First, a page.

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The License Plate War

FILE PHOTO: Kosovo ethnic Serbs pass through barricades near the border crossing between Kosovo and Serbia in Jarinje, Kosovo, September 28, 2021. REUTERS/Laura Hasani

There’s the War of Jenkins’ Ear and then there’s the Football War between El Salvador and Honduras in 1969. We may have narrowly averted the License Plate War develop between Kosovo and Serbia.

A row over car number plates in Kosovo is threatening to erupt into open unrest and one of the most serious regional crises in years as tensions between Serbia and its breakaway former province continue to mount.

The EU, US and Nato have expressed alarm after more than eight hours of emergency talks in Brussels on Monday failed to resolve the dispute over Kosovo’s plans to fine ethnic Serb residents who refuse to surrender their Belgrade-issued plates.


Tensions between Belgrade and Pristina have flared in recent weeks as the number plate issue has become the focus of a long-running sovereignty dispute that dates back to Kosovo’s formal declaration of independence in 2008.

While about 100 countries have recognised Kosovo, whose 1.8 million inhabitants are majority Albanian, and it has been granted membership of several international institutions, Serbia and its key allies, Russia and China, refuse to do so.

Serbia’s constitution defines Kosovo as part of its national territory and many of the estimated 50,000 Serbs in the north of the former province remain fiercely loyal to Belgrade, which provides them with significant financial and political support.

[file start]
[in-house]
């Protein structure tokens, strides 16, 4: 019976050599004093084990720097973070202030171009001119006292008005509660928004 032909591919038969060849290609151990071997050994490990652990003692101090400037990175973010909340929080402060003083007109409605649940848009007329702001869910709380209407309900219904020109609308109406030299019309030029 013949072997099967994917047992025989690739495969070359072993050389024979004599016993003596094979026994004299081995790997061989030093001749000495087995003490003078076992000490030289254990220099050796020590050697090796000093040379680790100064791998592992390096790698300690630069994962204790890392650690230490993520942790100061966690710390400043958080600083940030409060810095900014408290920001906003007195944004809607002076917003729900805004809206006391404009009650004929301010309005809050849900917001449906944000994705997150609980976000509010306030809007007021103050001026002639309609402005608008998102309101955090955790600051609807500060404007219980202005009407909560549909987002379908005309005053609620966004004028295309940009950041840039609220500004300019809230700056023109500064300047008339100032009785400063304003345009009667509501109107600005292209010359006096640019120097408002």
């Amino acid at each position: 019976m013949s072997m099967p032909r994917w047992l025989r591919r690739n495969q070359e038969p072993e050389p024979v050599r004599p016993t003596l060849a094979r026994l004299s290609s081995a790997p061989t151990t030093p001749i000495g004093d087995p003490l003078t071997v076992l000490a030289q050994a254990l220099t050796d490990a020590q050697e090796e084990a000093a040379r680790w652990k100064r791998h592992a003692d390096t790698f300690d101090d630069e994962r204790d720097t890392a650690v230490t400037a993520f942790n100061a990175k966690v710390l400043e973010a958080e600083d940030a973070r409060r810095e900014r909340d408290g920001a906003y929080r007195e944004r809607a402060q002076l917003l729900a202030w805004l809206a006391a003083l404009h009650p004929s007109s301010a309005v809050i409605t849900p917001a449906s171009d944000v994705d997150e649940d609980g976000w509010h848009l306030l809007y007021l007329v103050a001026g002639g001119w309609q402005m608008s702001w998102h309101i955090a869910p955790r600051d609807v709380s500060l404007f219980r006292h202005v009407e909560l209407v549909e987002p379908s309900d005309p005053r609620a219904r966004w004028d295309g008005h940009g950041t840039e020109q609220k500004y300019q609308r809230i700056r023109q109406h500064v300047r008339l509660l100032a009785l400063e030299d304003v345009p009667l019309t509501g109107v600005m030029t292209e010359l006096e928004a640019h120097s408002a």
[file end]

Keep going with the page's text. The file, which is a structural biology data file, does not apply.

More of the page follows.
Locals in a dozen or so Serb enclaves reject Pristina’s authority, fly the Serbian flag, use its currency – and an estimated 10,000 are steadfastly refusing to swap pre-independence Serbian number plates for new Kosovo Republic plates.

Pristina began implementing its multi-step exchange plan – involving warnings, fines and finally road bans – on 1 November, sparking heated resistance and the mass resignation of Serb police officers, judges, prosecutors and other officials in Kosovo.

Serbia’s president, Aleksandar Vučić, whom Kosovo accuses of deliberately fomenting the tensions, has warned of “hell on the ground” if Kosovo police try to enforce fines or bans and warned the two sides are “on the verge of conflict”.

Last week, there was some solid progress made on the issue. But nationalism, man, it’s a hell of a drug. I’m sure Serbia can find something even more dumb to start killing people in Kosovo over. I’m sure Putin would fund it all too.

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